THE WHIRLPOOL, Jane Urquhart’s first novel, revolves around Fleda McDougal, an introspective and unworldly young woman enamored with the poetry of Robert Browning. Fleda begins the story dimly aware that her life is made up of “small, benign toys.” By the end, she has rejected the role of happy housewife which her husband, David, a practical man dedicated to writing a revisionist and pro-Canadian history of the War of 1812, has planned for her. Her entirely new and surprising vision is brought on by her meeting Patrick, a nervous young poet visiting his uncle’s farm while recuperating from a collapse brought on by the trials of familial responsibility.
At first, Fleda and Patrick seem profoundly connected, sharing a romantic predilection for seeing the external world as a reflection of their personal, internal worlds. Thus, their conversations seem always to operate at two levels, the mundane and the symbolic. Fleda begins to hope Patrick can provide the poetic resonance lacking in her marriage; but when she suggests they get closer, Patrick rejects her, never speaking with her again. Fleda realizes she has served merely as a figment in Patrick’s internal landscape; when she asserts her own desires, imposing on Patrick her separate existence, Patrick, no longer able to project his idealizations upon her, shuts her out.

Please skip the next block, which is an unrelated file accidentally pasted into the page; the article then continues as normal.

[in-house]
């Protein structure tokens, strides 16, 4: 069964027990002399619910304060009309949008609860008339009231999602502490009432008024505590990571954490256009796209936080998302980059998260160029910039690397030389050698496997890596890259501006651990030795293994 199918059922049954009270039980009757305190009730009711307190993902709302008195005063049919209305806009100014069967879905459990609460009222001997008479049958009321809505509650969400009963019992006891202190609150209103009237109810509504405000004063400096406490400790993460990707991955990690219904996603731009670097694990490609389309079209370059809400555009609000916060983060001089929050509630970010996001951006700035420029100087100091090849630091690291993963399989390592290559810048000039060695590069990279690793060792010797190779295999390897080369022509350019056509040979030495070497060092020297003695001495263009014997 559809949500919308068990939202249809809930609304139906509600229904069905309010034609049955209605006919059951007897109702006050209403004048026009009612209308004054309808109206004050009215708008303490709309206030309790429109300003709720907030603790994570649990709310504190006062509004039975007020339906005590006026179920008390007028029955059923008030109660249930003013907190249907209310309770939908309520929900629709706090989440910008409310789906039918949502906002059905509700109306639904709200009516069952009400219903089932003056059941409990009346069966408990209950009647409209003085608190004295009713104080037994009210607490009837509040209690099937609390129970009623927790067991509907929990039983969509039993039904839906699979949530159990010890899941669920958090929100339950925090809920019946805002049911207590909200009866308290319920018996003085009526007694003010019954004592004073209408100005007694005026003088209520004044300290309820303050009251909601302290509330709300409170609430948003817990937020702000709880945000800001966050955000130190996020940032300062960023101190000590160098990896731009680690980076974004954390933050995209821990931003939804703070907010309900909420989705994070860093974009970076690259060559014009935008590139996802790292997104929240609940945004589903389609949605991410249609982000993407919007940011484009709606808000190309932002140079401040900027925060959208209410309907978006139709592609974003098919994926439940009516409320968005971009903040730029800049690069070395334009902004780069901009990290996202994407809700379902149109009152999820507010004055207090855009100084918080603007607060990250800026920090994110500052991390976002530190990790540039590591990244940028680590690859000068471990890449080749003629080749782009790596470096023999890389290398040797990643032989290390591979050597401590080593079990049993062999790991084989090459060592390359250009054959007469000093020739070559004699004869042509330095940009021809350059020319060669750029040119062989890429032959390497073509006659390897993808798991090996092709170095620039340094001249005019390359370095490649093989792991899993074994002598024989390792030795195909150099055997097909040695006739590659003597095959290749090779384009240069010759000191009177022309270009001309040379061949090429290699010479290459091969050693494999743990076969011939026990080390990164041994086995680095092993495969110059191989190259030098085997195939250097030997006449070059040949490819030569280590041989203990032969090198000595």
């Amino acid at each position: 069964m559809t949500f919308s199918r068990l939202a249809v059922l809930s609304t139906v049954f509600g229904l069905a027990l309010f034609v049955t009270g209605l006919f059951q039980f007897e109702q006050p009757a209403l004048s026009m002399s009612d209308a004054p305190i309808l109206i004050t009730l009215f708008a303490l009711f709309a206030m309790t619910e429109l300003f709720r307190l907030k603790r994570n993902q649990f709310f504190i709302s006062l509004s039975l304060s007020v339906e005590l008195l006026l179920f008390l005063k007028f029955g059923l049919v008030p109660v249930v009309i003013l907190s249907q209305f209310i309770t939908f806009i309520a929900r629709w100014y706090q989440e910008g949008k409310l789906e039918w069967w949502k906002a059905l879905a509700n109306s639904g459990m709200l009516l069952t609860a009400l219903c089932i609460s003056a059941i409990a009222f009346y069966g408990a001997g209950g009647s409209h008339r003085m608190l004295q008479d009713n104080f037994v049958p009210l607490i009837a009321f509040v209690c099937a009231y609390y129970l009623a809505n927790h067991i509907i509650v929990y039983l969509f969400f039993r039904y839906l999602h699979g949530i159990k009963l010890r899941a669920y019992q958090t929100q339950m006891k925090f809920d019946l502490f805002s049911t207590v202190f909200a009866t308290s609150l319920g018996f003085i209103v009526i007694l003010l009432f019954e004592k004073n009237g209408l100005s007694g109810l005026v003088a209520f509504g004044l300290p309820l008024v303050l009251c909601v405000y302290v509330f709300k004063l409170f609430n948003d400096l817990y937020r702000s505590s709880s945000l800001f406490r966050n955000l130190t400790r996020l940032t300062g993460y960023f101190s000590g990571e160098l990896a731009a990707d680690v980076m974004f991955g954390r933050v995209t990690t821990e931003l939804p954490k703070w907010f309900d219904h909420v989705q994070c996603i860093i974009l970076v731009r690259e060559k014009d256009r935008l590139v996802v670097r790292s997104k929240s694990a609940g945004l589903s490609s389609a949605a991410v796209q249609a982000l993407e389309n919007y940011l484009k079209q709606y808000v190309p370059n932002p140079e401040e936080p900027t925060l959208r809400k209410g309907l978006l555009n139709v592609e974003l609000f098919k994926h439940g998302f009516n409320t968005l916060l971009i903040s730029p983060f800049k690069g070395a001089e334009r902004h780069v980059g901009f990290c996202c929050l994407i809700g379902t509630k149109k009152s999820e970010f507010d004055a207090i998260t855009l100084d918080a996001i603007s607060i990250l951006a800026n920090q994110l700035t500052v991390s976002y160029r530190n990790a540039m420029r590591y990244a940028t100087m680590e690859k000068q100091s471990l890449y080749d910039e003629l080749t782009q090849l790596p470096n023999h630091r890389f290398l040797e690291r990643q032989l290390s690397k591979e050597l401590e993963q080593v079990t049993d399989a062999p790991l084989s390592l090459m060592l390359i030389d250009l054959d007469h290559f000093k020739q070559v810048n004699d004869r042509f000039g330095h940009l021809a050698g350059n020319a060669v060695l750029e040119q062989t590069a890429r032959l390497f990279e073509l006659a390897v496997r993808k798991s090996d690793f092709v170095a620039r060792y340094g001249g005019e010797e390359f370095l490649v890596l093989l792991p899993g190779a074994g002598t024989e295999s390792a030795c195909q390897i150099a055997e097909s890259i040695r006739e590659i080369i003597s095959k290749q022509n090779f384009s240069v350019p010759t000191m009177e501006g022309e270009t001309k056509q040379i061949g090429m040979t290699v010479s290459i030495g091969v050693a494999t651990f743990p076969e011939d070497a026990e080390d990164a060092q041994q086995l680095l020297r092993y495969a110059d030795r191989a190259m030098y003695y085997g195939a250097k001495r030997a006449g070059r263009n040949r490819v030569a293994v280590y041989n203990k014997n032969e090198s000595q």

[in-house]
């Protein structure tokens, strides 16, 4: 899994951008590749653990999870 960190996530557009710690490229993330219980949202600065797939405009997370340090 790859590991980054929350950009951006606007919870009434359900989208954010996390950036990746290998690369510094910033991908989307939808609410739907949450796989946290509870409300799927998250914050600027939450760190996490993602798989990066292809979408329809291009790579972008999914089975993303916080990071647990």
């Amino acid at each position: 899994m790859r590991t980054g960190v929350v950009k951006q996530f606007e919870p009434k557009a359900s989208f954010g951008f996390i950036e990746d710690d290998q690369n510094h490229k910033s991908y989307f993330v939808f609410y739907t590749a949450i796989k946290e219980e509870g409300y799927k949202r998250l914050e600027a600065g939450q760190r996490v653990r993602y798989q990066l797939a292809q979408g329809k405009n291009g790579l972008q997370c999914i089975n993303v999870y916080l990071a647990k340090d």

Fleda has lived all along with her husband’s rejection of her abundant inner life. Now, with Patrick’s rejection of her corporeal reality, she decides to leave both men and to establish herself as a person in her own right.
Woven into this story are a number of nicely etched characters--a widow undertaker and her genius two-year-old son, the Old River Man who retrieves the bodies of the drowned, and Robert Browning himself, during his last days--making for a suggestive and satisfying novel.